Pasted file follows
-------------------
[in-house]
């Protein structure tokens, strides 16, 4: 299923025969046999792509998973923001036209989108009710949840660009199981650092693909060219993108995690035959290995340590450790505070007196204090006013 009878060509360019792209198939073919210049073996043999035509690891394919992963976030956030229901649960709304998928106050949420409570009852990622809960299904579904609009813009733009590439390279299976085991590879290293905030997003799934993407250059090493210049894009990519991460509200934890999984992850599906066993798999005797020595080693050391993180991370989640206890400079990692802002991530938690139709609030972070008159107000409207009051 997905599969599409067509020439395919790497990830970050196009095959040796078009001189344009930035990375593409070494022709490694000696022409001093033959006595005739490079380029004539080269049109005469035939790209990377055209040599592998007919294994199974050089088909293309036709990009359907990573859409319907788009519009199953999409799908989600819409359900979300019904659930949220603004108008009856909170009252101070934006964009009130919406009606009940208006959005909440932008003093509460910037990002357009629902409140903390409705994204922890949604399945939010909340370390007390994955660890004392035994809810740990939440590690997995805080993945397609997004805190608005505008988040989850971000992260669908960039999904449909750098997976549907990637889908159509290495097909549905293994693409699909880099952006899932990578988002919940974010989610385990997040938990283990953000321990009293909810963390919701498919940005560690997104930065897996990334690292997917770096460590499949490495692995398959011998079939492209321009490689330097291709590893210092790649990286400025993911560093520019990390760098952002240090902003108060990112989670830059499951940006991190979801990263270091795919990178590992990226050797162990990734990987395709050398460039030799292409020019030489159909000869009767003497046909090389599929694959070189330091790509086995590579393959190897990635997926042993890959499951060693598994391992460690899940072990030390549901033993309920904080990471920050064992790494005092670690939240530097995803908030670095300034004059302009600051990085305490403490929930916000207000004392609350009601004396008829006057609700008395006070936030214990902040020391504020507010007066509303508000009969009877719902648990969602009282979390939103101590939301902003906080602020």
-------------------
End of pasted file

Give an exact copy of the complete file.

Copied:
[in-house]
């Protein structure tokens, strides 16, 4: 299923025969046999792509998973923001036209989108009710949840660009199981650092693909060219993108995690035959290995340590450790505070007196204090006013 009878060509360019792209198939073919210049073996043999035509690891394919992963976030956030229901649960709304998928106050949420409570009852990622809960299904579904609009813009733009590439390279299976085991590879290293905030997003799934993407250059090493210049894009990519991460509200934890999984992850599906066993798999005797020595080693050391993180991370989640206890400079990692802002991530938690139709609030972070008159107000409207009051 997905599969599409067509020439395919790497990830970050196009095959040796078009001189344009930035990375593409070494022709490694000696022409001093033959006595005739490079380029004539080269049109005469035939790209990377055209040599592998007919294994199974050089088909293309036709990009359907990573859409319907788009519009199953999409799908989600819409359900979300019904659930949220603004108008009856909170009252101070934006964009009130919406009606009940208006959005909440932008003093509460910037990002357009629902409140903390409705994204922890949604399945939010909340370390007390994955660890004392035994809810740990939440590690997995805080993945397609997004805190608005505008988040989850971000992260669908960039999904449909750098997976549907990637889908159509290495097909549905293994693409699909880099952006899932990578988002919940974010989610385990997040938990283990953000321990009293909810963390919701498919940005560690997104930065897996990334690292997917770096460590499949490495692995398959011998079939492209321009490689330097291709590893210092790649990286400025993911560093520019990390760098952002240090902003108060990112989670830059499951940006991190979801990263270091795919990178590992990226050797162990990734990987395709050398460039030799292409020019030489159909000869009767003497046909090389599929694959070189330091790509086995590579393959190897990635997926042993890959499951060693598994391992460690899940072990030390549901033993309920904080990471920050064992790494005092670690939240530097995803908030670095300034004059302009600051990085305490403490929930916000207000004392609350009601004396008829006057609700008395006070936030214990902040020391504020507010007066509303508000009969009877719902648990969602009282979390939103101590939301902003906080602020």